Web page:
Butch Atkins arrives at Kenyon Arena around 5:30 a.m. every day to prepare the ice for the figure skaters. He’s at the arena until 9:30 p.m., maintaining the rink and making sure our teams have the best ice possible. His first priority is the ice, and then he ensures that the visiting teams feel welcomed and comfortable to come in and lose. We sat down with Atkins to learn more about his role in the community. Atkins first joined the college hockey program working in the equipment room. He saw that the rink was run with unorganized staff, last-minute switches with only one person staffing the game, and student help to make up for the lack of crew members. Noticing the problem areas, Atkins offered to take over with Stan Pratt in 1981. Atkins and Pratt have been ice rink co-managers since then, managing the Kenyon Arena rink, driving the Zamboni, and organizing the other staff members who work the hockey games. “They take pride in their preparation,” said coach Bill Beaney, who served as the men’s ice hockey head coach for 28 years and now coaches men’s golf at the college. Atkins and Pratt are always eager to accommodate everyone, from athletes to coaches and even visiting teams. This year, they began making the ice a couple of weeks earlier to help the two hockey teams out. As captain Kamil Tkaczuk ’19 of the men’s ice hockey team recalls, “[While] other NESCAC teams practice for most of the fall on the ice, we normally begin practicing mid-October, waiting for our ice”. Atkins and Pratt also serve as counselors, teachers and friends. “[Butch and Stan] are so well-known and respected because of the relationships they have with not only the Middlebury family, but also coaches and players across college hockey,” said Beaney. “Having been successful athletes, they’ve helped many college students and coaches navigate the challenges of competitive sport[s].” For Jenna Marotta, senior captain of the women’s ice hockey team, Atkins is a symbol of comfort amidst the stressful flurry of schoolwork and practice. “Butch is a unique part of our Middlebury Hockey family. After a long day of classes, rushing down to practice can be quite stressful,” she said. “Walking into the rink and being greeted with a warm, familiar face is uplifting and comforting. Butch will always take the time out of his day to stop, chat and listen, which creates a special bond between students and faculty.” Having been a teacher and coach at Mary Hogan Elementary for years before joining the program, bonding with students is natural. In fact, Atkins shared that one of his favorite Midd moments was when “We Are The Champions” blasted over the loudspeaker as “kids who busted their butts” for two hours walked down the hallway with smiles on their faces. Even when the teams are away, walking through hallways of other arenas, Atkins and Pratt are always rooting for them. With a computer on to track the games with livestreams, “fans” should be added to their already-impressive list of roles as program managers, counselors, teachers and friends. Atkins actively engages with the students off the rink as well. He teaches lessons that can’t be learned from playbooks or PDF copies of academic journals. Butch urges them to get involved in other areas of the campus. “If you want them to come to your games, you have to go to their things,” Atkins said. On a campus that’s so immersed in individual activities and workloads, Atkins speaks truth to students – athletes and non-athletes alike – about community. Atkins also takes the time to show the athletes his heritage – Vermont. He recounted a time he drove up to Monument Farms with his family, one of the ice hockey captains, and a couple of other athletes to teach them how to hunt. He even planned a special birthday celebration for the captain, surprising her with a small birthday muffin to shoot at. Given the relationships Atkins fosters, it’s unsurprising that for some alumni, the first place they come back to is the Zamboni room. Atkins and Pratt will be honored by the college for their service on Saturday, February 9. The crowd in attendance is sure to thank them for the warmth they’ve brought to this icy campus. For full staff issue coverage, click here. [gallery size="large" ids="42798,42797,42680,42679,42678"]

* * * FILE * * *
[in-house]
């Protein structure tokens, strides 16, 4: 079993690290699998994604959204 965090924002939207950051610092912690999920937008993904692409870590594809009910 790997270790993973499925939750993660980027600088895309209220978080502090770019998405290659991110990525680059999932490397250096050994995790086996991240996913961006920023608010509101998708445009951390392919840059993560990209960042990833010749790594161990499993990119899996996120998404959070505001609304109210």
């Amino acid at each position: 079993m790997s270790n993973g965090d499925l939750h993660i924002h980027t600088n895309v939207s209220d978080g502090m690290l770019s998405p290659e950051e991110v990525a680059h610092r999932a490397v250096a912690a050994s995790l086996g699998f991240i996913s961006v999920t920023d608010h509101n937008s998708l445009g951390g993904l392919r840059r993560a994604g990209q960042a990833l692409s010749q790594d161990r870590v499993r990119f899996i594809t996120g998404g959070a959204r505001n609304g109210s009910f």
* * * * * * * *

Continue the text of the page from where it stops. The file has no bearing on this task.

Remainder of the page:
The Panthers opened their season this past weekend at the Lindsay Morehouse Invitational hosted by Williams. While no individual tournament winner was awarded due to the invitational’s round-robin nature, the Middlebury women’s tennis team came back home with wins in their hands. To start off, doubles partners Christina Puccinelli ’19 and Emma Gorman ’22 led the team with an 8–3 win on Saturday. Following this victory, the new members of the team stepped up to the court. Gorman and Nora Dahl ’22 each earned two wins in singles, and Ruhi Kamdar ’22 had one. Experienced players Puccinelli and Emily Bian ’21 also won one singles match each. The Panthers continued to dominate the courts on Sunday with doubles duo Gorman and Puccinelli, who tallied two wins, and Dahl and Kamdar, who defeated Skidmore in a match. Not only did the women’s team boast their athletic abilities this weekend, but they also demonstrated class and sportsmanship. Puccinelli was presented the Lindsay Morehouse Award, a distinction celebrating positive character, friendship, perseverance and sportsmanship. As the Panthers start their season off with multiple victories, we look forward to their performance at the ITA Championships hosted at Williams from Friday, Sept. 28 to Sunday, Sept. 30.